In Muse's case, his notoriety could well be the reason for his being kept in the SHU (Security Housing Unit), away from other inmates who might want to make a name for themselves by harming him.
Muse's isolation is compounded by his almost complete lack of English language skills, and a lack of familiarity with everything from the cold cuts on the prison menu to the use of a small commissary fund of $40.00 set up by his lawyers to allow him to purchase foods or personal items, or make telephone calls home to his family. Initially, puzzled by the lunch meats, he pushed them to the side, eating only his vegetables or salad.
According to Weinstein, when confronted with the commissary menu, which is in English, despite attempts through a translator to explain to him that he could order tuna fish, or other items, Muse did not, until recently make use of it. But in recent days he has, purchasing peanut butter and a few other items.
Believed by his attorneys to be somewhere between 16 and 20 years of age, Muse has some hair--"almost like peach fuzz" under his lip, but none on the sides of his face, Weinstein, a federal public defender, says.
Right now, based on decisions made at his initial court appearance, Muse is being treated as an adult and the legal proceedings are going forward in open court.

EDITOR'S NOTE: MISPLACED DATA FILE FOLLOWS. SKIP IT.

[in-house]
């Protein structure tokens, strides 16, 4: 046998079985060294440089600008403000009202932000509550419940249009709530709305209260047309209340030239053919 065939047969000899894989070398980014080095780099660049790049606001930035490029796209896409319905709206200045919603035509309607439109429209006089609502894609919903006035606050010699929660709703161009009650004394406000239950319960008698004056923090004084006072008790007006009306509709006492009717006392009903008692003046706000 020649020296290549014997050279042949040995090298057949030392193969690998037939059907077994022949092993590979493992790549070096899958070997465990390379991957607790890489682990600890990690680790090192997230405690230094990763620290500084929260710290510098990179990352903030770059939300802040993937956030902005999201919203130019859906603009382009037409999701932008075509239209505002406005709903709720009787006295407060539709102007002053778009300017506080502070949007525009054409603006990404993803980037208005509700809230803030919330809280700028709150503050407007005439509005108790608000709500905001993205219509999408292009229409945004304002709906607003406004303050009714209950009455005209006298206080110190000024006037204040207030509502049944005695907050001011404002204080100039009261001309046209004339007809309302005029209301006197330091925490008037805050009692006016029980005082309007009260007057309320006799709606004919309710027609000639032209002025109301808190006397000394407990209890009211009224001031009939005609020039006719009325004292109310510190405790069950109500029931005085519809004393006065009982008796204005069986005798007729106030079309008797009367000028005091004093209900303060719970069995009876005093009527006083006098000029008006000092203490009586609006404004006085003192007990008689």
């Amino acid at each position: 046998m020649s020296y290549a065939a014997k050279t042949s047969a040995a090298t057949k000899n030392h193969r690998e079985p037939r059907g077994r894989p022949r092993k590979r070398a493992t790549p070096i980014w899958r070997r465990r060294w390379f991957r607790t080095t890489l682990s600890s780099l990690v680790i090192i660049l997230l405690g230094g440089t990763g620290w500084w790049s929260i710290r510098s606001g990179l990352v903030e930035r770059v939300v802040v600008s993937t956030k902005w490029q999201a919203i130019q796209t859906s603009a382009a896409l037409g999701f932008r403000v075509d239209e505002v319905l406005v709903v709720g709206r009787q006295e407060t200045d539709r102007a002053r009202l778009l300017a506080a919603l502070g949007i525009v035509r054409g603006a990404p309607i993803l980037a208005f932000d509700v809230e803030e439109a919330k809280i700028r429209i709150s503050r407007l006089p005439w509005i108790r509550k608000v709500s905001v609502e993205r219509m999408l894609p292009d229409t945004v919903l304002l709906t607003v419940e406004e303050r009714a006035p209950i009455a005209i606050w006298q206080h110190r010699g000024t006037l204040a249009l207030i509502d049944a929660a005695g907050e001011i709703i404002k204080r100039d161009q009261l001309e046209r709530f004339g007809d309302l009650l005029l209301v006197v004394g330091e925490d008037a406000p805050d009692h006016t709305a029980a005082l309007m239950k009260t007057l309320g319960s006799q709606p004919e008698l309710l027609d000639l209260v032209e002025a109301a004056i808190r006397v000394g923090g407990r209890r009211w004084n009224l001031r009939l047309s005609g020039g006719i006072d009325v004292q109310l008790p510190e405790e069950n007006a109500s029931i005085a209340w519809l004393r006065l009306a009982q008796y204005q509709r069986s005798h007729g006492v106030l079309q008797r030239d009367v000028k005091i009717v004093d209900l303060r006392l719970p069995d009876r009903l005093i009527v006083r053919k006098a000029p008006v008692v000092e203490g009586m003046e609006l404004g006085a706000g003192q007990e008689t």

At that appearance he sobbed and showed no evidence of any of the bravado he might have displayed as the pirate alleged to have first boarded the Alabama on April 8th.
Arguments by his attorneys that he should be tried as a youth were not accepted, and Judge Andrew Peck noted conflicting testimony by Muse's father about his children's' ages and Muse's admission in a closed hearing that he had lied about his age to an FBI agent. Muse's attorneys are still seeking witnesses who can help clear up the issue of their clients agent. But that search is hampered by the fact that those witnesses are in Somali, a difficult and lawless place, his attorneys said. The fact that three federal public defenders -- all experienced -- are on Muse's team, is indicative of the complexity and the gravity of the case. The lawyers are faced with travel and budgetary issues and constraints as well as considerations as to the safety of any witness willing to come forward.
A ten count indictment against Muse was unsealed Tuesday charging him with committing piracy, and related offenses including the use of force to hijack the Maersk, threatening its captain with a firearm, possessing a machine gun and holding the captain hostage. A conviction on the top charge of piracy carries a mandatory life sentence. Weinstein and the other two attorneys on Muse's team are exploring whether he was forced into piracy, whether he is a juvenile, what his mental state and age might be, as they begin to construct their client's defense. At this point, while Muse may not understand the U.S. legal system, he does understand the gravity of his situation, and has come to trust that his lawyers work for him, and not for the government.
"He understands it's serious. He understands it is going to take some time to play out," Weinstein said.